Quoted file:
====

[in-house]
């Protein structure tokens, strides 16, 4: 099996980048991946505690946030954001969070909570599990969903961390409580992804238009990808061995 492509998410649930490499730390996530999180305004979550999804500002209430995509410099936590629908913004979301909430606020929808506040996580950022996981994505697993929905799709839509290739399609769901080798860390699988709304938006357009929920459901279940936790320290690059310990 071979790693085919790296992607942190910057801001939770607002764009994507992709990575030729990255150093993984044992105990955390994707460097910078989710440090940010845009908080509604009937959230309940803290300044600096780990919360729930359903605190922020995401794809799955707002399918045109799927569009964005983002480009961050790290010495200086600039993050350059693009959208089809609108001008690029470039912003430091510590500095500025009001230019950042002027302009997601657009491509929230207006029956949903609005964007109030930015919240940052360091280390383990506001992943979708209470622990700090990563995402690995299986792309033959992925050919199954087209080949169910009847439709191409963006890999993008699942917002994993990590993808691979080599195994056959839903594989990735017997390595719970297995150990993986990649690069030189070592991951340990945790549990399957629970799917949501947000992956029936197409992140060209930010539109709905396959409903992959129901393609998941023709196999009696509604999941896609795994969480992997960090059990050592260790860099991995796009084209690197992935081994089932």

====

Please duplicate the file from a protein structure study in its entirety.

[in-house]
């Protein structure tokens, strides 16, 4: 099996980048991946505690946030954001969070909570599990969903961390409580992804238009990808061995 492509998410649930490499730390996530999180305004979550999804500002209430995509410099936590629908913004979301909430606020929808506040996580950022996981994505697993929905799709839509290739399609769901080798860390699988709304938006357009929920459901279940936790320290690059310990 071979790693085919790296992607942190910057801001939770607002764009994507992709990575030729990255150093993984044992105990955390994707460097910078989710440090940010845009908080509604009937959230309940803290300044600096780990919360729930359903605190922020995401794809799955707002399918045109799927569009964005983002480009961050790290010495200086600039993050350059693009959208089809609108001008690029470039912003430091510590500095500025009001230019950042002027302009997601657009491509929230207006029956949903609005964007109030930015919240940052360091280390383990506001992943979708209470622990700090990563995402690995299986792309033959992925050919199954087209080949169910009847439709191409963006890999993008699942917002994993990590993808691979080599195994056959839903594989990735017997390595719970297995150990993986990649690069030189070592991951340990945790549990399957629970799917949501947000992956029936197409992140060209930010539109709905396959409903992959129901393609998941023709196999009696509604999941896609795994969480992997960090059990050592260790860099991995796009084209690197992935081994089932």